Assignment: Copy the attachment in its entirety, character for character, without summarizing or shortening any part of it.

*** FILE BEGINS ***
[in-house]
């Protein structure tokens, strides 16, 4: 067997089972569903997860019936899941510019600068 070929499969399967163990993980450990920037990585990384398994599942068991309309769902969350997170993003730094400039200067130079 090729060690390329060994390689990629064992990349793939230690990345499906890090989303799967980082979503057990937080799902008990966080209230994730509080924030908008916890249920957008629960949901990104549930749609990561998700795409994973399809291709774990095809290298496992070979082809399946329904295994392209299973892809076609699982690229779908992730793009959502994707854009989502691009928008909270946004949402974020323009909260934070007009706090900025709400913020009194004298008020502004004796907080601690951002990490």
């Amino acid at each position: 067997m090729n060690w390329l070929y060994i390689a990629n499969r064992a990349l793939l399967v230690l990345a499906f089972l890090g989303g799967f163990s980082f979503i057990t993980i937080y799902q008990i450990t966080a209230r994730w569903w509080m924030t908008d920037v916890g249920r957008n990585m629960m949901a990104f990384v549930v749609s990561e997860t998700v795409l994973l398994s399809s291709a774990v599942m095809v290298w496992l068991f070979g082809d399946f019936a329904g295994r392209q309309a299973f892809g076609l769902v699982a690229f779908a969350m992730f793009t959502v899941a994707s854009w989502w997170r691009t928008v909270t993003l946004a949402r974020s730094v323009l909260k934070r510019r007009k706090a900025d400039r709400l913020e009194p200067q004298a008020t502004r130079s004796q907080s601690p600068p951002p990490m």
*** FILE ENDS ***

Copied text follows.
[in-house]
């Protein structure tokens, strides 16, 4: 067997089972569903997860019936899941510019600068 070929499969399967163990993980450990920037990585990384398994599942068991309309769902969350997170993003730094400039200067130079 090729060690390329060994390689990629064992990349793939230690990345499906890090989303799967980082979503057990937080799902008990966080209230994730509080924030908008916890249920957008629960949901990104549930749609990561998700795409994973399809291709774990095809290298496992070979082809399946329904295994392209299973892809076609699982690229779908992730793009959502994707854009989502691009928008909270946004949402974020323009909260934070007009706090900025709400913020009194004298008020502004004796907080601690951002990490």
């Amino acid at each position: 067997m090729n060690w390329l070929y060994i390689a990629n499969r064992a990349l793939l399967v230690l990345a499906f089972l890090g989303g799967f163990s980082f979503i057990t993980i937080y799902q008990i450990t966080a209230r994730w569903w509080m924030t908008d920037v916890g249920r957008n990585m629960m949901a990104f990384v549930v749609s990561e997860t998700v795409l994973l398994s399809s291709a774990v599942m095809v290298w496992l068991f070979g082809d399946f019936a329904g295994r392209q309309a299973f892809g076609l769902v699982a690229f779908a969350m992730f793009t959502v899941a994707s854009w989502w997170r691009t928008v909270t993003l946004a949402r974020s730094v323009l909260k934070r510019r007009k706090a900025d400039r709400l913020e009194p200067q004298a008020t502004r130079s004796q907080s601690p600068p951002p990490m």